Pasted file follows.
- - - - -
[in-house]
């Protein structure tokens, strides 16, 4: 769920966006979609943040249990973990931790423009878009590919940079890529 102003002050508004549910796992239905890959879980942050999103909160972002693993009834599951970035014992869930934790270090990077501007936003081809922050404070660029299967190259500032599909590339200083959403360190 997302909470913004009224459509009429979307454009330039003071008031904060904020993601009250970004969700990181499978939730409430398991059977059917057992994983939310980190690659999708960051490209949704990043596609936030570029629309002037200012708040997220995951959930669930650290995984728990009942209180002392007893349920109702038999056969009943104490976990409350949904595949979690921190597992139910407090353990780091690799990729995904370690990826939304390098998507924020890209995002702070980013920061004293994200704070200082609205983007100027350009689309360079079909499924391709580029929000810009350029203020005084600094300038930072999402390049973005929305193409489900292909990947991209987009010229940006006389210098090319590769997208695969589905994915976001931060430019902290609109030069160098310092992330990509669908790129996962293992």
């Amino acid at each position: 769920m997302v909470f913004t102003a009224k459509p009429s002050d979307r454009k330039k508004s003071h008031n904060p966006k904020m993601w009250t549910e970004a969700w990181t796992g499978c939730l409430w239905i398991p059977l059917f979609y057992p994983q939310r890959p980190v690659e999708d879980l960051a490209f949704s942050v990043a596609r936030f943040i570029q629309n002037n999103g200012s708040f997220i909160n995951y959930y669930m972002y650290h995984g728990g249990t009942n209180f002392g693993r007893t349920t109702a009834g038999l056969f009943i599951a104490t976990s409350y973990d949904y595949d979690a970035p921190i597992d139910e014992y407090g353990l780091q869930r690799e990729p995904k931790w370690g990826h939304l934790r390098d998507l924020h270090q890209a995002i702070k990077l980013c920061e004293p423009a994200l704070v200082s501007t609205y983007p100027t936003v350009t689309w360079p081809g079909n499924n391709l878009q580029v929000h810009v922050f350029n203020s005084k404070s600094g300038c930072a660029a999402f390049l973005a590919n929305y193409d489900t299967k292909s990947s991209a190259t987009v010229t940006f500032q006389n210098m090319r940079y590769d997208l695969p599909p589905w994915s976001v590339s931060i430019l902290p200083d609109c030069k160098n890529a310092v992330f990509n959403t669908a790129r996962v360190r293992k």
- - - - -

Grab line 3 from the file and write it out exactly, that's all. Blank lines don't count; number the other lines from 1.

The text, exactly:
């Amino acid at each position: 769920m997302v909470f913004t102003a009224k459509p009429s002050d979307r454009k330039k508004s003071h008031n904060p966006k904020m993601w009250t549910e970004a969700w990181t796992g499978c939730l409430w239905i398991p059977l059917f979609y057992p994983q939310r890959p980190v690659e999708d879980l960051a490209f949704s942050v990043a596609r936030f943040i570029q629309n002037n999103g200012s708040f997220i909160n995951y959930y669930m972002y650290h995984g728990g249990t009942n209180f002392g693993r007893t349920t109702a009834g038999l056969f009943i599951a104490t976990s409350y973990d949904y595949d979690a970035p921190i597992d139910e014992y407090g353990l780091q869930r690799e990729p995904k931790w370690g990826h939304l934790r390098d998507l924020h270090q890209a995002i702070k990077l980013c920061e004293p423009a994200l704070v200082s501007t609205y983007p100027t936003v350009t689309w360079p081809g079909n499924n391709l878009q580029v929000h810009v922050f350029n203020s005084k404070s600094g300038c930072a660029a999402f390049l973005a590919n929305y193409d489900t299967k292909s990947s991209a190259t987009v010229t940006f500032q006389n210098m090319r940079y590769d997208l695969p599909p589905w994915s976001v590339s931060i430019l902290p200083d609109c030069k160098n890529a310092v992330f990509n959403t669908a790129r996962v360190r293992k």